Do You Really Need Custom Made Orthotics for Running?

Orthotics is the science of constructing or custom designing foot appliances such as arch supports, shoe inserts, shoes, etc., to aid in preventing and correcting deformities that may inhibit normal, comfortable movement in a person.


If you have car trouble, you talk to a mechanic.

If you are feeling unwell, you talk to a doctor.

If you need running advice, chances are, you end up in a running store.

We are a little skeptical of running stores, especially when it comes to gait analysis as your running store might end up recommending running shoes that will make your running form worse.

Which will lead to more injuries and the runner blues.

Many runners are told they will need custom orthotics for flat feet or very high arches to fix the problem, but the custom orthotics cost can be very high.

Is there a way to fix or help runners with flat feet, high arches, runner’s knee, or plantar fasciitis, amongst other injuries without spending lots of money?

They often come with a hefty price, and the cost of custom fit orthotics usually not covered by health insurance.

Today, we’ll take a look at the science behind custom orthotics and whether they are worth it for runners, especially when you consider how often some custom made running shoe orthotics need to be replaced.

Do You Really Need Custom Made Orthotics for Running?

Is Under or Over Pronation Really the Cause of Your Running Injuries?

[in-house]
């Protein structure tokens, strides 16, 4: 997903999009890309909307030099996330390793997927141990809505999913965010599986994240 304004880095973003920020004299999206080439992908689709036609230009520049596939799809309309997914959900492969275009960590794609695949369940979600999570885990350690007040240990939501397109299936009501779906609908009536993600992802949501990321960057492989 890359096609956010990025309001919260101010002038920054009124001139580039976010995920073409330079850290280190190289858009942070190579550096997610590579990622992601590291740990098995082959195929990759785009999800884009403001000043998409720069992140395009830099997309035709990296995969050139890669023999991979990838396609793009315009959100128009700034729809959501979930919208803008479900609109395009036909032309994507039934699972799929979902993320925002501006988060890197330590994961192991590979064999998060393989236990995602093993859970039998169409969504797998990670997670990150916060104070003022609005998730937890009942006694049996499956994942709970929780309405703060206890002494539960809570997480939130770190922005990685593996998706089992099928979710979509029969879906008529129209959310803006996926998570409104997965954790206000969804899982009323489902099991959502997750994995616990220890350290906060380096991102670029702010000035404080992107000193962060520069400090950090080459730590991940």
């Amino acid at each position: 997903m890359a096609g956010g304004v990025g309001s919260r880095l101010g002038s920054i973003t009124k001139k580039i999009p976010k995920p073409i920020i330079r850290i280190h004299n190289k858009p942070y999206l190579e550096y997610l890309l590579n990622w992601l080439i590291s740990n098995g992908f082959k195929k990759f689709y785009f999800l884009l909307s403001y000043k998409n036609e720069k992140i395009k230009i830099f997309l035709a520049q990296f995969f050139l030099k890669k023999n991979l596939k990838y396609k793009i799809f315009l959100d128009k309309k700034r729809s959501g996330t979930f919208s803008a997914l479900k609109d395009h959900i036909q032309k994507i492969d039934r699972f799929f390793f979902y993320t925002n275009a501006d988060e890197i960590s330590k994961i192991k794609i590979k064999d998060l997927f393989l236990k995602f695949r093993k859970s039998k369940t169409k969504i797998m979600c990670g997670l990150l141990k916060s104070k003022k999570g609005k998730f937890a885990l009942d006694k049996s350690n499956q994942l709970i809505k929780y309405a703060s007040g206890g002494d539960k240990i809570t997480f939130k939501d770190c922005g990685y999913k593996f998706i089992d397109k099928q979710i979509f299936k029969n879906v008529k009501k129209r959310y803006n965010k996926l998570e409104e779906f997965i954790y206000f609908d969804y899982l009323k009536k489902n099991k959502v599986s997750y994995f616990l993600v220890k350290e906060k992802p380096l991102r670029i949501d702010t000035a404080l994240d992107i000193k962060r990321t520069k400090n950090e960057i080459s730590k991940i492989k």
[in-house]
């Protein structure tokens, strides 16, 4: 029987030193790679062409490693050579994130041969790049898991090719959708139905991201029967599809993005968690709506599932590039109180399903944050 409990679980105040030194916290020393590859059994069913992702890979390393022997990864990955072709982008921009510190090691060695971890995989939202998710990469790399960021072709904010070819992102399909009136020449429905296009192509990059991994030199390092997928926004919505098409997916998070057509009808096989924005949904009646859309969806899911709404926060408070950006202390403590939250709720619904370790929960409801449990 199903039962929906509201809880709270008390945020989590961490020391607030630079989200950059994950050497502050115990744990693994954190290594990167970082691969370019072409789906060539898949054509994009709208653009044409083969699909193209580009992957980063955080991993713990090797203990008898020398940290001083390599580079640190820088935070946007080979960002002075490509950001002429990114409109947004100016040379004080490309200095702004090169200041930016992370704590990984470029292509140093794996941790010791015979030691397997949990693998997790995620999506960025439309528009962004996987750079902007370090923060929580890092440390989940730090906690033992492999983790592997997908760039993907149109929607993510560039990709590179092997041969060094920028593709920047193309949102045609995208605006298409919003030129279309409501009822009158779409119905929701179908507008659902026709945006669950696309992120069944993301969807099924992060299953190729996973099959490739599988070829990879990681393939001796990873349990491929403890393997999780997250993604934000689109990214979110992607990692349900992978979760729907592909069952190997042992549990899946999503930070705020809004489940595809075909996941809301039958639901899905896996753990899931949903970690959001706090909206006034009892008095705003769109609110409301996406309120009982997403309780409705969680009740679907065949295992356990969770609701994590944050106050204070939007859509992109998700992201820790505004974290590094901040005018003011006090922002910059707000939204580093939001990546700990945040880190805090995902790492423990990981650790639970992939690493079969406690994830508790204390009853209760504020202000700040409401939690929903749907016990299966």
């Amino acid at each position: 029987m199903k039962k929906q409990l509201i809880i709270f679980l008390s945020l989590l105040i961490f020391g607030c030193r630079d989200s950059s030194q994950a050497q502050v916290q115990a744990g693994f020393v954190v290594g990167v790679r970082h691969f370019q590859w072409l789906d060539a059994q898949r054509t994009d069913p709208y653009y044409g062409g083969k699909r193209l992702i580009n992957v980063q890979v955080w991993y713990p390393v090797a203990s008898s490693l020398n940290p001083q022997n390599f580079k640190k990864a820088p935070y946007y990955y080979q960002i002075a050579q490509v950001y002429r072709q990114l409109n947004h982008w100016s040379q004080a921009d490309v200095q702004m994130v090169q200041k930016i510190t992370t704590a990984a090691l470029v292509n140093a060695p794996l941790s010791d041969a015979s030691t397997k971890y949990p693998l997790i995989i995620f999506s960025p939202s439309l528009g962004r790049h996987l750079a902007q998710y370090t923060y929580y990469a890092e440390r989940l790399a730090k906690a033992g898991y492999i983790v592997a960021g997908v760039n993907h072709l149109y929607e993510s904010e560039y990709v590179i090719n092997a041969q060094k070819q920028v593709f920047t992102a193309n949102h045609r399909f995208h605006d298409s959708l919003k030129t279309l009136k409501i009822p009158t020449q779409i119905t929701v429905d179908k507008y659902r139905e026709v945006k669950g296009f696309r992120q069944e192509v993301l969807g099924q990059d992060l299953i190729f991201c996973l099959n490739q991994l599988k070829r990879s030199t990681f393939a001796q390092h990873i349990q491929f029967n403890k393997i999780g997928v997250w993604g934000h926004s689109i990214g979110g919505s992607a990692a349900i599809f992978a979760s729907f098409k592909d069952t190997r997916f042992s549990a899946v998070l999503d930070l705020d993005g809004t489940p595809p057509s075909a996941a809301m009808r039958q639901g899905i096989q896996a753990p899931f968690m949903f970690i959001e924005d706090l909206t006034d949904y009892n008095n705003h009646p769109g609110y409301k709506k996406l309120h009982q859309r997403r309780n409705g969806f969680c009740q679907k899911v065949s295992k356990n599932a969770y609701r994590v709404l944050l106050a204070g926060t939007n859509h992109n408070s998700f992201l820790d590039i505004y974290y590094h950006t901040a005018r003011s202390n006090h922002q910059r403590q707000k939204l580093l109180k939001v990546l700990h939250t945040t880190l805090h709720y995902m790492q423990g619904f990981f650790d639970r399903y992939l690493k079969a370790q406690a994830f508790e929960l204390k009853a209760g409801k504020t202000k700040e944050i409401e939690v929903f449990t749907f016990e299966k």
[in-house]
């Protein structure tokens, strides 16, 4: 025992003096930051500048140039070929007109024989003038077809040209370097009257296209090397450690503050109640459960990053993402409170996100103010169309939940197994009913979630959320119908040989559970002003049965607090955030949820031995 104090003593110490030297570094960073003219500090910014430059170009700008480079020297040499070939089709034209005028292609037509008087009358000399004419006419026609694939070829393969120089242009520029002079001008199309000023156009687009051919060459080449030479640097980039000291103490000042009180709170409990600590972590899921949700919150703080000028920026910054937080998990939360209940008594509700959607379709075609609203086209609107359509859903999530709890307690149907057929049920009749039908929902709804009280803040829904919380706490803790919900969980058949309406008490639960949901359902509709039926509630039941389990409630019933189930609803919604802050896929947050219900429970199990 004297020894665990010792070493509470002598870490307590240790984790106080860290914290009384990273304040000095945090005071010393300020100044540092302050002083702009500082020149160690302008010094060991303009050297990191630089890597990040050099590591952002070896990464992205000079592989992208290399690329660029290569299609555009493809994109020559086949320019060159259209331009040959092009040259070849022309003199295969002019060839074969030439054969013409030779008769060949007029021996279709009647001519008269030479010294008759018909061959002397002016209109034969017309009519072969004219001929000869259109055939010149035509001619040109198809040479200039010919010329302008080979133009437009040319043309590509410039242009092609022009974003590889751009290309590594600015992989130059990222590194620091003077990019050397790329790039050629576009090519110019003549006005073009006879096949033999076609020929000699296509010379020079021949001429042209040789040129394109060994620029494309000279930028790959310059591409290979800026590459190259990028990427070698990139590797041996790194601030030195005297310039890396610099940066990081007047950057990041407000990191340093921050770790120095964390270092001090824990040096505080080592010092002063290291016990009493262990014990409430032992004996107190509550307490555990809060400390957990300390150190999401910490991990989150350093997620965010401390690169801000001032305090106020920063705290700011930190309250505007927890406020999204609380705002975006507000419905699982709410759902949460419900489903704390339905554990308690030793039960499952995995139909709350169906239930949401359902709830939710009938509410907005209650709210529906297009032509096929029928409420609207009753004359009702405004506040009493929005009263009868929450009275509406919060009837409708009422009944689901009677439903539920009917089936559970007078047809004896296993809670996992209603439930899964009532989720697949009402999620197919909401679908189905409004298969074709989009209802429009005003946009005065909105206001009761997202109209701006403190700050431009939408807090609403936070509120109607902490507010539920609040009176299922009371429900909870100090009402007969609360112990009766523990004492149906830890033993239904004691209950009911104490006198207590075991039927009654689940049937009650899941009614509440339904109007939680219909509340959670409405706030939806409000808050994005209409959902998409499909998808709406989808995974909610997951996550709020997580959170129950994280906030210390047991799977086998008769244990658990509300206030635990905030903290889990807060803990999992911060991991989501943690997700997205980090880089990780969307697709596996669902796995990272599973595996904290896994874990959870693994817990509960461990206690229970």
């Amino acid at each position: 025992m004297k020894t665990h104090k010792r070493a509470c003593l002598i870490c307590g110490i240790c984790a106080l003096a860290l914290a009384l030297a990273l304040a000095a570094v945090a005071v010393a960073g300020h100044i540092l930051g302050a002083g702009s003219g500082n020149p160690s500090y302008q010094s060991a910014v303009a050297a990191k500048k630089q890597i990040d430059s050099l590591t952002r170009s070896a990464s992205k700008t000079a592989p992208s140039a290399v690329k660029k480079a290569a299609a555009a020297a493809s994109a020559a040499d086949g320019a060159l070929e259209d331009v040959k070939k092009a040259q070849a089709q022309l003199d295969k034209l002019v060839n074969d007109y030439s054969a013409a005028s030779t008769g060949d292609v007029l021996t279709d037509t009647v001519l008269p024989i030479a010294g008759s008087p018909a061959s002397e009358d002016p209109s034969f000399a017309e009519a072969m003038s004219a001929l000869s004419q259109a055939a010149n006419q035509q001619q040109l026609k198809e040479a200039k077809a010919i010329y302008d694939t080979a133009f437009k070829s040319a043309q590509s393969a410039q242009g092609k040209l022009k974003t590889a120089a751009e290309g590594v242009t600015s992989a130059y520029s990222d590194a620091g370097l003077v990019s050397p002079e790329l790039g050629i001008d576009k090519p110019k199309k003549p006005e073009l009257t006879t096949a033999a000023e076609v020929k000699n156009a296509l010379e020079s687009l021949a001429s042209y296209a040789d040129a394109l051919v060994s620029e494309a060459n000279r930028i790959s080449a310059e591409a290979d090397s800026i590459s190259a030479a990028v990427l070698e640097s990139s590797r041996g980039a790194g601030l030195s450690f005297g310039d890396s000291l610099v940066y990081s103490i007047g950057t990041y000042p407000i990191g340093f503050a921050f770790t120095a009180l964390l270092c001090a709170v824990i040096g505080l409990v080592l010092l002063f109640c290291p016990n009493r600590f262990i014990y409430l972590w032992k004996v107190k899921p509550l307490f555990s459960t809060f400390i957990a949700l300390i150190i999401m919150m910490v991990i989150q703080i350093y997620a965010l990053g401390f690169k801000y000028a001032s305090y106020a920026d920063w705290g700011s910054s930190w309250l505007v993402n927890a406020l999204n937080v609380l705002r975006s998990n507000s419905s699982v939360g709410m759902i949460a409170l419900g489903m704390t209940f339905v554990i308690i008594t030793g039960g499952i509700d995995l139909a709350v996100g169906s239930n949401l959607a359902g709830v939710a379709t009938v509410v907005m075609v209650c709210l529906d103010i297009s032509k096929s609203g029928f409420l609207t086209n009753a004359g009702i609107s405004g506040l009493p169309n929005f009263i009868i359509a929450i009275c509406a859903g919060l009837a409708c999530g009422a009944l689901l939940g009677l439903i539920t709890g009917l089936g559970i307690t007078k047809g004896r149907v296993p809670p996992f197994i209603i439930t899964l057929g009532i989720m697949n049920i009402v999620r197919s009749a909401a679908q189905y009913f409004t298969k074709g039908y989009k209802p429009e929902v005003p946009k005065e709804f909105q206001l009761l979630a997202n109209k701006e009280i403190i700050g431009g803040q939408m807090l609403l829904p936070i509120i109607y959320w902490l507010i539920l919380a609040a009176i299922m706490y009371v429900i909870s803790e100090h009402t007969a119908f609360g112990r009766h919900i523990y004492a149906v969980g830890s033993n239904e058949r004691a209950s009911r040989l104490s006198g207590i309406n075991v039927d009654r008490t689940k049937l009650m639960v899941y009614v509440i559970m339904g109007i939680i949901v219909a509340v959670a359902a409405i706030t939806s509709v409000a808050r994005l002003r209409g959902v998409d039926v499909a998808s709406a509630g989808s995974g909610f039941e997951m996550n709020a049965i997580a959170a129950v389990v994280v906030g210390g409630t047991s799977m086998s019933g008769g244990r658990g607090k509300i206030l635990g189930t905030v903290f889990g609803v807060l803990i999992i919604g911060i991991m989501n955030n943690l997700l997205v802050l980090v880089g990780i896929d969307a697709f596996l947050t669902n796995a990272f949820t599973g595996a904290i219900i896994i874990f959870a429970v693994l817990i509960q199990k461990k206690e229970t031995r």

Custom orthotics have quite the colorful scientific record.

They’ve been around for quite some time, so podiatrists have developed a variety of theories on which to base the design of a particular orthotic.

Here’s the deal:

For a long time, orthotics were centered around the “pronation” paradigm, which, in short, held that overpronation (an inward rolling of the ankle during the running stride) was the root cause of many running injuries.

Orthotics incorporated a built-up arch and a slanted heel that tilted your foot outward.

The idea being that the built-up material would prevent the foot from pronating, and hence prevent or treat injuries related to overpronation.

Here’s where it gets interesting:

In the experience of many podiatrists and sports medicine doctors, they were successful.

Runners came in injured, were prescribed a custom orthotic, and recovered.

But there were ruminations of trouble when biomechanics labs attempted to quantify the degree to which a particular feature (say, a slanted heel) on a custom orthotic altered a runner’s gait.

Experiments were producing different results, and generally not agreeing with the predictions of the pronation theory.


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